Cortex-wide In-vivo Two-photon Calcium Imaging Analysis of Mice During Skilled Reaching
In: Student Reports, Summer 2023, The Jackson Laboratory
Mary Teena Joy, Ph.D.
Neural plasticity post-stroke induces circuit-level changes in neuronal connectivity in surviving cortical regions. An understanding of cortical interactions across regions in the normal brain allows for determining maladaptive mechanisms that arise after a stroke. Mesoscopic two-photon calcium imaging data, acquired from multiple brain regions during skilled reaching, provides a deeper comprehension of brain-circuit connectivity patterns in the healthy brain and could help further understand the rules guiding reconnection of damaged networks during recovery of skilled limb function post-stroke. We implemented a cortex-wide analysis from recordings of PT projection class neurons in five motor cortical regions for detection and extraction of neural activity traces. Here, using, published methodologies, we develop a pipeline for the analysis of high-dimensional neural activity data and measures of network connectivity obtained in mice performing a skilled reaching task with the overarching goal of applying this to the stroke brain. We adapted and benchmarked two python-based toolboxes for processing of two-photon calcium imaging recordings and applied this pipeline to a large-sized datasets. Additionally, implementing this pipeline to different projection classes will reveal circuit-based differences during skill reaching. Automatization of these algorithms to require minimal user input will facilitate future studies contrasting circuit activity in the healthy brain compared to that of the stroke brain.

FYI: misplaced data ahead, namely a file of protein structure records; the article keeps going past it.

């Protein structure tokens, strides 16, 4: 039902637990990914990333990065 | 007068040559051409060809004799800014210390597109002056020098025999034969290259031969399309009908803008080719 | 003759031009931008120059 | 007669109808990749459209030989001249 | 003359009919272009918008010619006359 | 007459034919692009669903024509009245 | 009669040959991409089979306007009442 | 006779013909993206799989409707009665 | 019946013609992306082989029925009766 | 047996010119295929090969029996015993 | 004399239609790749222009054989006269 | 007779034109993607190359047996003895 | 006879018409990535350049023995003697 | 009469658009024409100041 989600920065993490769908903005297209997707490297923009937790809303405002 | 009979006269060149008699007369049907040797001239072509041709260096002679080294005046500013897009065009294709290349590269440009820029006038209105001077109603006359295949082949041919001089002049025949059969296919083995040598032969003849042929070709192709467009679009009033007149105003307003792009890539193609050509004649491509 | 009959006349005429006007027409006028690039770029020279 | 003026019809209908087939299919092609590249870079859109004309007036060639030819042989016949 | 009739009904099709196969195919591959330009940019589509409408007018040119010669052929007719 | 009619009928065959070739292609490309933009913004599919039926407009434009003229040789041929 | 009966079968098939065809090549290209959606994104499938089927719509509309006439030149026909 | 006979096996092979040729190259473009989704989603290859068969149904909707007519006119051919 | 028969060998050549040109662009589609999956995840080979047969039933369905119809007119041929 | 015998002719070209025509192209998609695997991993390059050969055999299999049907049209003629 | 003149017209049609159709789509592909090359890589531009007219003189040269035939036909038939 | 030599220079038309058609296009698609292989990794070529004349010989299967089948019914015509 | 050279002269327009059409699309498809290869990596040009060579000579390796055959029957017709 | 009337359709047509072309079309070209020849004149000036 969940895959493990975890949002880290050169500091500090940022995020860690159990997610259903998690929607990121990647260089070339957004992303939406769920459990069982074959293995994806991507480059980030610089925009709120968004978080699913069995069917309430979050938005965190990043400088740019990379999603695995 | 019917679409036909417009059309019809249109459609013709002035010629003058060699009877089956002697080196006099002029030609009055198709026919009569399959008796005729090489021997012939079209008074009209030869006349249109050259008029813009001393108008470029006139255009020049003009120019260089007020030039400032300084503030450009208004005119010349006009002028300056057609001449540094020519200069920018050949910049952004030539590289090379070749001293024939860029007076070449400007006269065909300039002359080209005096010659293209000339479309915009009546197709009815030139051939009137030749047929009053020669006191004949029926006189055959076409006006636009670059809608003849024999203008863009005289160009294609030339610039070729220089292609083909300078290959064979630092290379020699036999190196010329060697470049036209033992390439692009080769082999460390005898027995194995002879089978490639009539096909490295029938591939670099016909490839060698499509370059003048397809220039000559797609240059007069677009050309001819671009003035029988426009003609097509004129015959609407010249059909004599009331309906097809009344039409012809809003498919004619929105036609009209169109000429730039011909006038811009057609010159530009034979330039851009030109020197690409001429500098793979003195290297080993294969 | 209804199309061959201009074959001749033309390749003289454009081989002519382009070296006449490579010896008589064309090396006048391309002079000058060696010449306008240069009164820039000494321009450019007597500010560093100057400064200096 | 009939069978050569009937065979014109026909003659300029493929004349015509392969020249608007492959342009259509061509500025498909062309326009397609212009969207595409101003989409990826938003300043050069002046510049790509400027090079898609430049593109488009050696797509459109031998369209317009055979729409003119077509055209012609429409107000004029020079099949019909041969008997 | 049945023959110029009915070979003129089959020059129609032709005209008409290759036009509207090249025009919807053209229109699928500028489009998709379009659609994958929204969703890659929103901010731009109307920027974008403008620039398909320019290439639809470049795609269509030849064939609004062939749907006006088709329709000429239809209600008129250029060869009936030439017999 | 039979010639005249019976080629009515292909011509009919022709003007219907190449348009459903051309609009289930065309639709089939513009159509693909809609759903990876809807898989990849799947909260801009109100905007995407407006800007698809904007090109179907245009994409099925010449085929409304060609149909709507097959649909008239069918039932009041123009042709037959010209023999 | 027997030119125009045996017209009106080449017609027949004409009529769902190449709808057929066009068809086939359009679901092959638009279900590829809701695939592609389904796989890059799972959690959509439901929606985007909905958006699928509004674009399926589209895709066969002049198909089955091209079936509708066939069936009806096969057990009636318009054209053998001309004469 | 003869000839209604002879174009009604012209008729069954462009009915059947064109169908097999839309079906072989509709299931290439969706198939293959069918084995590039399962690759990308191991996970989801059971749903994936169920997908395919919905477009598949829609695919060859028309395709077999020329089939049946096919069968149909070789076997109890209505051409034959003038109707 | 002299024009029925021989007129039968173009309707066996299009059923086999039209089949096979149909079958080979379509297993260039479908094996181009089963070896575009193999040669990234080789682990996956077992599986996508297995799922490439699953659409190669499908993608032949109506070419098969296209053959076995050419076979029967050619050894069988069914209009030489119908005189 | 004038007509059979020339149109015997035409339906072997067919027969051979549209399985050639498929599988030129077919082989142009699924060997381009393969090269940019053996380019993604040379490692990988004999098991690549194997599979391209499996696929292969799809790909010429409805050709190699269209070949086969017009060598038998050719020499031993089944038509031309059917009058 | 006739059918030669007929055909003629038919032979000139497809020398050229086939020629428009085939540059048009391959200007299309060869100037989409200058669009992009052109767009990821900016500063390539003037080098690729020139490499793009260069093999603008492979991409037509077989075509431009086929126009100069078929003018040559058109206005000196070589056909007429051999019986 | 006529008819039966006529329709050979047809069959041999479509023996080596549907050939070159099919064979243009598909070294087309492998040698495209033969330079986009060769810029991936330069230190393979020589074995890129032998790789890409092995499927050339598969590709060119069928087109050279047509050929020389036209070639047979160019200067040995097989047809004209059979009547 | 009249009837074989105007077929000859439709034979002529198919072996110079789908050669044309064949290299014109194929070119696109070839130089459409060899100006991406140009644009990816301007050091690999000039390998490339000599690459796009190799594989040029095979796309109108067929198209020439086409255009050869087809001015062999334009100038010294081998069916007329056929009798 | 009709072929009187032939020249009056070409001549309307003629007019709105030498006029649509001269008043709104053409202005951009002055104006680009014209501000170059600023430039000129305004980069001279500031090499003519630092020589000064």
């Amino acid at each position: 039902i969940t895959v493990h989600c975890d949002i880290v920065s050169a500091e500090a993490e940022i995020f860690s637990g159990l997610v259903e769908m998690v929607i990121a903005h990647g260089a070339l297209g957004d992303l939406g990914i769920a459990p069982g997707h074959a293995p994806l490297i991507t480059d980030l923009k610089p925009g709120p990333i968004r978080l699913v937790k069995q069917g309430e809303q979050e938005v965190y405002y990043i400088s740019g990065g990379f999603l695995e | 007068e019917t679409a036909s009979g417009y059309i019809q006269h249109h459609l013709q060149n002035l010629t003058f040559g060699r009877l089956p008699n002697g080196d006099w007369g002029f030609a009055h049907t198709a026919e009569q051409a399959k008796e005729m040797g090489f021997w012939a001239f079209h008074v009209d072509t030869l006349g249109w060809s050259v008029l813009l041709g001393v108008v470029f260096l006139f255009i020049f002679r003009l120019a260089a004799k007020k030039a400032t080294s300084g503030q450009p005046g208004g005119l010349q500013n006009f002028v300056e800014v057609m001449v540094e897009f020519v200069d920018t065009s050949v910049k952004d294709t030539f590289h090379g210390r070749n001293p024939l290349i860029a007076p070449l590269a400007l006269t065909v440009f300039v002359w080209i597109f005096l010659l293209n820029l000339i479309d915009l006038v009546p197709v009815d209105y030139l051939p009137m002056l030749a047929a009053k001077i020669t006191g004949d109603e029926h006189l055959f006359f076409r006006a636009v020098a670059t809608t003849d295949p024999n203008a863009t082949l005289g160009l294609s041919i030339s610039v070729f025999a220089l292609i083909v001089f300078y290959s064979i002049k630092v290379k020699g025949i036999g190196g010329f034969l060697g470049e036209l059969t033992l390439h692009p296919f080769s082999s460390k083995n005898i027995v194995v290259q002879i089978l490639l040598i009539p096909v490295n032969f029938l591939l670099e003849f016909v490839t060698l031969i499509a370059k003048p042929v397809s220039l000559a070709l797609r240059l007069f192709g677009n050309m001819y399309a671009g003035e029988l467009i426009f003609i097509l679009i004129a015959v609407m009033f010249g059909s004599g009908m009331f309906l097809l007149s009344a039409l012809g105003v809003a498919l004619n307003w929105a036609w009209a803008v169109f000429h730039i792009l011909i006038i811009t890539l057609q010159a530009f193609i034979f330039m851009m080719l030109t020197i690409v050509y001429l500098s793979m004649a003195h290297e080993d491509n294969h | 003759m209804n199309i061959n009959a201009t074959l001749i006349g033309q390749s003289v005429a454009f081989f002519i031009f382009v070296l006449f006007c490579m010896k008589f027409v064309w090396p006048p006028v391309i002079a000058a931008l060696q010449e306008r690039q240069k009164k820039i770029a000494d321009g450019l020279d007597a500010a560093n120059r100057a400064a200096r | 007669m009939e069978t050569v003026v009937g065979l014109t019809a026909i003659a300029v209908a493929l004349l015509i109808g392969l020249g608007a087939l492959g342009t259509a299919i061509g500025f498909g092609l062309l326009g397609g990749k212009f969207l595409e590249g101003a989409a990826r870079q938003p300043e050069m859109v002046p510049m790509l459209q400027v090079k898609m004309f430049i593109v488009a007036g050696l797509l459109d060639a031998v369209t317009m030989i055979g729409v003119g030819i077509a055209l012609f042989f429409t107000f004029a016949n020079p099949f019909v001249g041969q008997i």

Ruiz D'Argence, Andrea, "Cortex-wide In-vivo Two-photon Calcium Imaging Analysis of Mice During Skilled Reaching" (2023). Summer and Academic Year Student Reports. 2764.